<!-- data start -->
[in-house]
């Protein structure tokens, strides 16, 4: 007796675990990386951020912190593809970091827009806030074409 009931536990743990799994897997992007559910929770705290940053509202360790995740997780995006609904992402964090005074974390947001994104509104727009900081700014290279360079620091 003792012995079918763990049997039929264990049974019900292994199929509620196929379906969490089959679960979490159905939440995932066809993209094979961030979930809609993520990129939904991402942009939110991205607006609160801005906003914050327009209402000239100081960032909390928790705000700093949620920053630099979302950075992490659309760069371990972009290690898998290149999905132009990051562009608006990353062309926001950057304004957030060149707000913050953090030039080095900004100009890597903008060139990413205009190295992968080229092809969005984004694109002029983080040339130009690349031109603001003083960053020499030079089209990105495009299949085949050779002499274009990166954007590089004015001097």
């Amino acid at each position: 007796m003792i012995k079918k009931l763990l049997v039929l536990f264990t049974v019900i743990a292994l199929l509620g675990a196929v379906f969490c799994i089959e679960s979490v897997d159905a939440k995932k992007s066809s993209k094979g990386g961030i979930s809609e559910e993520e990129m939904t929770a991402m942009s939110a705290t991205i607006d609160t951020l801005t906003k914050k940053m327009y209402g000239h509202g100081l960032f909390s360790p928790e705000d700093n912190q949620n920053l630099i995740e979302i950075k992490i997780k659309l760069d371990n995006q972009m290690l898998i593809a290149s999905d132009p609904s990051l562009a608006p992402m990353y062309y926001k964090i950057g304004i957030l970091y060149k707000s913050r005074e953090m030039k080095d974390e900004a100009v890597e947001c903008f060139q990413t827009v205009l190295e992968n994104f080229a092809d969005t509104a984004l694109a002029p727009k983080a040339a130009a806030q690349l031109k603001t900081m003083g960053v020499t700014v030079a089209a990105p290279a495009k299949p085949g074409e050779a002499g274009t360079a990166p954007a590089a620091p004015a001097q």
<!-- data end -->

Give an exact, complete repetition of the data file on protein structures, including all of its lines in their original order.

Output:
[in-house]
């Protein structure tokens, strides 16, 4: 007796675990990386951020912190593809970091827009806030074409 009931536990743990799994897997992007559910929770705290940053509202360790995740997780995006609904992402964090005074974390947001994104509104727009900081700014290279360079620091 003792012995079918763990049997039929264990049974019900292994199929509620196929379906969490089959679960979490159905939440995932066809993209094979961030979930809609993520990129939904991402942009939110991205607006609160801005906003914050327009209402000239100081960032909390928790705000700093949620920053630099979302950075992490659309760069371990972009290690898998290149999905132009990051562009608006990353062309926001950057304004957030060149707000913050953090030039080095900004100009890597903008060139990413205009190295992968080229092809969005984004694109002029983080040339130009690349031109603001003083960053020499030079089209990105495009299949085949050779002499274009990166954007590089004015001097």
């Amino acid at each position: 007796m003792i012995k079918k009931l763990l049997v039929l536990f264990t049974v019900i743990a292994l199929l509620g675990a196929v379906f969490c799994i089959e679960s979490v897997d159905a939440k995932k992007s066809s993209k094979g990386g961030i979930s809609e559910e993520e990129m939904t929770a991402m942009s939110a705290t991205i607006d609160t951020l801005t906003k914050k940053m327009y209402g000239h509202g100081l960032f909390s360790p928790e705000d700093n912190q949620n920053l630099i995740e979302i950075k992490i997780k659309l760069d371990n995006q972009m290690l898998i593809a290149s999905d132009p609904s990051l562009a608006p992402m990353y062309y926001k964090i950057g304004i957030l970091y060149k707000s913050r005074e953090m030039k080095d974390e900004a100009v890597e947001c903008f060139q990413t827009v205009l190295e992968n994104f080229a092809d969005t509104a984004l694109a002029p727009k983080a040339a130009a806030q690349l031109k603001t900081m003083g960053v020499t700014v030079a089209a990105p290279a495009k299949p085949g074409e050779a002499g274009t360079a990166p954007a590089a620091p004015a001097q």